Making meaningful games is a very serious challenge. The key aspects of recent developments in this area are: 1. that research shows a lot of promise and 2. there are different types of games with different goals, whether it is improving academic performance, reducing anxiety symptoms or learning a new skill. We should start taking serious games more seriously!
Assessments are the unloved orphan of schooling — no-one likes them. They are typically named as one of the most time-consuming activities for teachers, and debates continue on how effective current standards of assessment are in actually measuring what students know, vs. simply measuring teacher and school performance.
M-learning takes a step further on the journey started by online education and makes it possible for students to do all the learning they do online regardless of where they are. Mobile devices therefore allow students to get the benefits of online lessons, but those lessons can also happen anytime anywhere, creating a new level of immersion.
YouTube may be a rabbit-hole of clickable memes and fun compilations, but it’s also home to some essential watching for teachers and parents looking to understand not only key EdTech trends, but also the nuances of current K12 and higher education debates. So check out the very best videos on the future of education I could find:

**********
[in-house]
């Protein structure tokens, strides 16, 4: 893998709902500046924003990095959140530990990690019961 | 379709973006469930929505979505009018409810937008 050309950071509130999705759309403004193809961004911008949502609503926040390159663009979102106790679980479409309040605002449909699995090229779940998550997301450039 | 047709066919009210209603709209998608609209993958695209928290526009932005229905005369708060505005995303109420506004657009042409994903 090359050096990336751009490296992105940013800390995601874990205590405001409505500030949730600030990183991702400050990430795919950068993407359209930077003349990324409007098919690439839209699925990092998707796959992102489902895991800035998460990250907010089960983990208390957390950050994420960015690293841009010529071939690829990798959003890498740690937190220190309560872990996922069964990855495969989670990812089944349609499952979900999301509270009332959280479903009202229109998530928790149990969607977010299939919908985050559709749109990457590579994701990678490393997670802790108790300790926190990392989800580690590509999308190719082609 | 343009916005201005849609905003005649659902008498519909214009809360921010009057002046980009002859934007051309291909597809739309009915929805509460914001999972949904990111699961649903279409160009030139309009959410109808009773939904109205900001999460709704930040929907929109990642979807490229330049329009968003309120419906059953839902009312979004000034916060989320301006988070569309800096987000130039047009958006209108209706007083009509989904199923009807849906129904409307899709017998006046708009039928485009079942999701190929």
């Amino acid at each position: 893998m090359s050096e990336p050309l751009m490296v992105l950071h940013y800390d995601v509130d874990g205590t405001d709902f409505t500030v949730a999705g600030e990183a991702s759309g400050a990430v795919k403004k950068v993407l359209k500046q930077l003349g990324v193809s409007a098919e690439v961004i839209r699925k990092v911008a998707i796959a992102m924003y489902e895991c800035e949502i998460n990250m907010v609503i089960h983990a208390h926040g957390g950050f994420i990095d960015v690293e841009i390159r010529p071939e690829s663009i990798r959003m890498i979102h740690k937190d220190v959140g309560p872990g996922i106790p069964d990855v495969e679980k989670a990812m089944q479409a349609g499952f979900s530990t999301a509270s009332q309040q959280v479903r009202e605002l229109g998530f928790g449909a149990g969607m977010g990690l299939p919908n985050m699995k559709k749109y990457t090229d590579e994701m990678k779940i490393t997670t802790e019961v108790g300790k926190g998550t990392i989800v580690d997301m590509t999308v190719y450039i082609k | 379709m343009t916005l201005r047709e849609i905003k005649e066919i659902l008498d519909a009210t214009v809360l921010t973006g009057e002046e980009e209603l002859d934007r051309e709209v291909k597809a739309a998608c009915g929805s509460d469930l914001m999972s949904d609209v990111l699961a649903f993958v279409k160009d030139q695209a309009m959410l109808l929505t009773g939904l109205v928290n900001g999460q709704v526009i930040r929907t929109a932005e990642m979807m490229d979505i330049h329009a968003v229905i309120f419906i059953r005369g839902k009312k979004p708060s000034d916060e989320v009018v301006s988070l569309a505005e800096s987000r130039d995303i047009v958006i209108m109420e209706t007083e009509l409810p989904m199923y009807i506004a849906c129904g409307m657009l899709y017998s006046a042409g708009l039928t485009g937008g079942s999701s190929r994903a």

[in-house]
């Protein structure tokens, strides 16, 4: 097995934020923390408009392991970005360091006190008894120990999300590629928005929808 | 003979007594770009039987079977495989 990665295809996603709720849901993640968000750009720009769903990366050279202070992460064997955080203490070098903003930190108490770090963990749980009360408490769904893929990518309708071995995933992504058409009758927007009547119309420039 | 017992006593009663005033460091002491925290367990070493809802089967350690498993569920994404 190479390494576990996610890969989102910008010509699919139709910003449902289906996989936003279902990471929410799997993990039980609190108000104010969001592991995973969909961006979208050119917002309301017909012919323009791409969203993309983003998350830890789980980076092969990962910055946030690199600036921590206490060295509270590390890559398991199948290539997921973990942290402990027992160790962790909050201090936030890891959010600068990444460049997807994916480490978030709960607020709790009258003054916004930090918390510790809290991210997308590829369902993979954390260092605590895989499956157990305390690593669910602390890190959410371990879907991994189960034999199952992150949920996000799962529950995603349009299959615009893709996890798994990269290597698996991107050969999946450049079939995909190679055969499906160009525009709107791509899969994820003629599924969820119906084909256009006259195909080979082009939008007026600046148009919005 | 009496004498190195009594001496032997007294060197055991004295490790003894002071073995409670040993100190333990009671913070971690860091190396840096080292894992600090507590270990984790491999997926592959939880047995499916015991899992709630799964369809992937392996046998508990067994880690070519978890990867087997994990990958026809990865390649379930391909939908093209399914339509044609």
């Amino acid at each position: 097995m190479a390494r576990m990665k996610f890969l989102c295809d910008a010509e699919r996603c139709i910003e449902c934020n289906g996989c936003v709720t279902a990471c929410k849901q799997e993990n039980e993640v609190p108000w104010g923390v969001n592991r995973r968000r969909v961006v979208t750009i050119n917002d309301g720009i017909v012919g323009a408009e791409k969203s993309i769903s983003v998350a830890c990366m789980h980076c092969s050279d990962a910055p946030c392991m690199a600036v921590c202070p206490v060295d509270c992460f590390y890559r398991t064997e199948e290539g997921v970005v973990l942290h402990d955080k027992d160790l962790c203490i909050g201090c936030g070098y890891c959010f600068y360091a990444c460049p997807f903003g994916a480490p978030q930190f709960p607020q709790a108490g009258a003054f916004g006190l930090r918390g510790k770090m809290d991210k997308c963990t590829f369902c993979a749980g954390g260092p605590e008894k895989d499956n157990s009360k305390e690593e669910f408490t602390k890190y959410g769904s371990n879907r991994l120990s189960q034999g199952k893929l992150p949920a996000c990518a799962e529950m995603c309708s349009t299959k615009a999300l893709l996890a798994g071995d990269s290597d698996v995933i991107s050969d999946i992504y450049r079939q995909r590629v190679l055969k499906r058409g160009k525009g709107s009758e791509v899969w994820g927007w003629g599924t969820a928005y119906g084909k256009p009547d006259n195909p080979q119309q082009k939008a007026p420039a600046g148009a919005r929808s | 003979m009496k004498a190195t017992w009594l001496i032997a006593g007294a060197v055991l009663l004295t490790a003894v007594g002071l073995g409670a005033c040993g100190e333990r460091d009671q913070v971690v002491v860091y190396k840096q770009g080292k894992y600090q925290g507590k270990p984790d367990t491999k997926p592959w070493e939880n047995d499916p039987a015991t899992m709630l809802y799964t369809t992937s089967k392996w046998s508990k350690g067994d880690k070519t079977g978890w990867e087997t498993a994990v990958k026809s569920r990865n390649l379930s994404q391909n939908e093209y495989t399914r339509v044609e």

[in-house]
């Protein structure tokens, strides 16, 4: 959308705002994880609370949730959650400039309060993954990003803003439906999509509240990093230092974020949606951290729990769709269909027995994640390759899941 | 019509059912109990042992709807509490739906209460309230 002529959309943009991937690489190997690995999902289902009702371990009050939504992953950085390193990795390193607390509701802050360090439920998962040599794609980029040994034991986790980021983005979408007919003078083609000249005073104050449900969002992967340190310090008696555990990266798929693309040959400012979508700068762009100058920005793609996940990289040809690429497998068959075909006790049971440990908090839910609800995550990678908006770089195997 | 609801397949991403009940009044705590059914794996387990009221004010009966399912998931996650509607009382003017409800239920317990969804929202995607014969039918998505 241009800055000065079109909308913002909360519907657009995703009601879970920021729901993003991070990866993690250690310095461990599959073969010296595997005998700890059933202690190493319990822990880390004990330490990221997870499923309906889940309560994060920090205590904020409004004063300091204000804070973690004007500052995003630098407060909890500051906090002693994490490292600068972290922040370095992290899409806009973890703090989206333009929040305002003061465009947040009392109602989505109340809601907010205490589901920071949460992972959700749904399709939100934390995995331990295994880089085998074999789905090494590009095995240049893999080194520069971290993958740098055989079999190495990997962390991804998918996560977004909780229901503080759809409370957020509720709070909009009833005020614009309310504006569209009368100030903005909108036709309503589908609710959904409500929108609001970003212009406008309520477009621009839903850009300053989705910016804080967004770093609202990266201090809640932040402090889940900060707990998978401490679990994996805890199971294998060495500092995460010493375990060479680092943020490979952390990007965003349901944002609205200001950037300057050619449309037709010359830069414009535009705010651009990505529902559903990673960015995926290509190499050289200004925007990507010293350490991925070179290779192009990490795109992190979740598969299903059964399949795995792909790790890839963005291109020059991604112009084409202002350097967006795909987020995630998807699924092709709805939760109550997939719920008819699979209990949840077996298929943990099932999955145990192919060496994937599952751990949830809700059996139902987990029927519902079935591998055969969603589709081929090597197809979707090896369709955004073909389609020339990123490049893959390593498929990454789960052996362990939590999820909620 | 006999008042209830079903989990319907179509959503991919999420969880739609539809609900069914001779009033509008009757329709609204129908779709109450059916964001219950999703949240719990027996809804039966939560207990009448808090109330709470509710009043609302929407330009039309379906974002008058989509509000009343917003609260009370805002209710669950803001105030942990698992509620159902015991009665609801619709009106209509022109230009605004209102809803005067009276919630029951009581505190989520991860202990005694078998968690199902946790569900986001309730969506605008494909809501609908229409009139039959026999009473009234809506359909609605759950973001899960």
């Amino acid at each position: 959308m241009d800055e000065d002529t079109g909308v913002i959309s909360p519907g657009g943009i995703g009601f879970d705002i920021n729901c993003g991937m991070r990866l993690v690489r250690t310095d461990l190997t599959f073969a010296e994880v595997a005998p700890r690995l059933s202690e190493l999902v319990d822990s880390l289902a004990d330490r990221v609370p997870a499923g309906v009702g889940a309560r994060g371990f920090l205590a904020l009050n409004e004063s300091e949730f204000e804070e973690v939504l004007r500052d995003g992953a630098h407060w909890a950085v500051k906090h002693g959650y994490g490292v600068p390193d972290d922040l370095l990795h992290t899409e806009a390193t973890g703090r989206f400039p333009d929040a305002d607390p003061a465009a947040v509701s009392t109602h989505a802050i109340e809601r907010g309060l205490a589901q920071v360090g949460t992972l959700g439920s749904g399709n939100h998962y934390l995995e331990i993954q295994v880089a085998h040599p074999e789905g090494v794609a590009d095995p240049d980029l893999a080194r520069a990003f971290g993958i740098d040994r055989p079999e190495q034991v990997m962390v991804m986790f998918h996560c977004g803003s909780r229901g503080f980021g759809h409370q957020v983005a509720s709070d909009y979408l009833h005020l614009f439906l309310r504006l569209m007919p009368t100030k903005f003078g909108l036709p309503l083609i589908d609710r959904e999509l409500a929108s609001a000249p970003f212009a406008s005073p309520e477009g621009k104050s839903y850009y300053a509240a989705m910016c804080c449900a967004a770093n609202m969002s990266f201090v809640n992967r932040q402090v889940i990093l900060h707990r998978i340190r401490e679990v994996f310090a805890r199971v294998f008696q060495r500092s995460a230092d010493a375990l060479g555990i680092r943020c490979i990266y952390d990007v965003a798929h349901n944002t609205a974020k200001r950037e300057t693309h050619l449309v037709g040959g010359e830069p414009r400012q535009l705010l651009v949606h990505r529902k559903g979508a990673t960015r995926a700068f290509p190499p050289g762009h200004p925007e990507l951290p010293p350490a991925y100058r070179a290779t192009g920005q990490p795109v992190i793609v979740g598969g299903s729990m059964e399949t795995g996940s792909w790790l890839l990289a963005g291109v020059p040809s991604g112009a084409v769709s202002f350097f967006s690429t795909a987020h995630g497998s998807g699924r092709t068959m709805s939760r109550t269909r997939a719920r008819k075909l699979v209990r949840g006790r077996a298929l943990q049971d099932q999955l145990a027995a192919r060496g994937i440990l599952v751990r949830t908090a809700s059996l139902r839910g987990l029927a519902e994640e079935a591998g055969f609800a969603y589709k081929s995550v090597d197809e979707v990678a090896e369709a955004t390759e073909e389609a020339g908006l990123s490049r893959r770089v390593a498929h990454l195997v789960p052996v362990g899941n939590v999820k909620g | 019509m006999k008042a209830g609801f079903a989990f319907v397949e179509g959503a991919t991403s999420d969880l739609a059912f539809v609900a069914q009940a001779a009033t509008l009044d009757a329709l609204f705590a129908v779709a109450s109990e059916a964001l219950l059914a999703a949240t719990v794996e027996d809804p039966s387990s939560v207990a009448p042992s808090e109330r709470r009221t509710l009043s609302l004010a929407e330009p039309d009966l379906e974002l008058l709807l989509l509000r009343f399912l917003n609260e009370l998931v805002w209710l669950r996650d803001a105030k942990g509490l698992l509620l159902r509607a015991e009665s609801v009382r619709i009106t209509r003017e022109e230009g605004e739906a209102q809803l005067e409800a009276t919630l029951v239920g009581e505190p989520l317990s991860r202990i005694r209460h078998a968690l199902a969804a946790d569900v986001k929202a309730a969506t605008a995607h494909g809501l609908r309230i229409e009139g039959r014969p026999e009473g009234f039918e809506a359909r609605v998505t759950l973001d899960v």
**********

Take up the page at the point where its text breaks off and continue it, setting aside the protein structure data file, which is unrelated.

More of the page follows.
Differentiated instruction means that you have to meet the standards while providing students with personalized learning experiences and embrace change and flexibility while knowing when to stop or just turn. The ultimate goal of differentiated instruction is to create and nurture a learning environment that meets the learning needs of students and puts each of them on their own paths to success.
There are surprising findings that many recent high school graduates arrive in the workplace or college without sufficient computer skills.While the ability to consider information through a critical eye is no doubt an essential component of survival in this information drenched age, we cannot lose sight of the cohort of students that are passing through our digital literacy classes without also assimilating basic computer skills.
I have found that a great many sites and authors interchange and conflate “computer literacy” and “digital literacy”. The problem is, the concept of “digital natives” is in fact a fallacy – and one that is creating a serious blindspot in what we think is appropriate workplace and college preparation, and what is actually required.
It’s hard to imagine what the future of education will be like when you’re already surrounded by it. That was the general feeling I had while attending BETT just last week. The BETT Show is one of the oldest and largest events in the ed-tech industry worldwide and the NEO Team was proud to be a part of it this year as well.
Welcome to Part 2 of our EdTech terminology post, where we hope to give you a relatively simple roadmap to help navigate the thickets of education technology buzzwords and phrases that tend to appear in discussions and debates. This time I will zero in on a few education-based phrases that are often conflated or interchanged leading to a lack of clarity.
Let’s explore all the different types of learning styles and how a classroom can better provide a learning experience that meets the needs of everyone. From visual to auditory, there are many different learning styles that each require their own unique approach – and adding technology into the mix can be a great way of creating the required adaptable learning environment.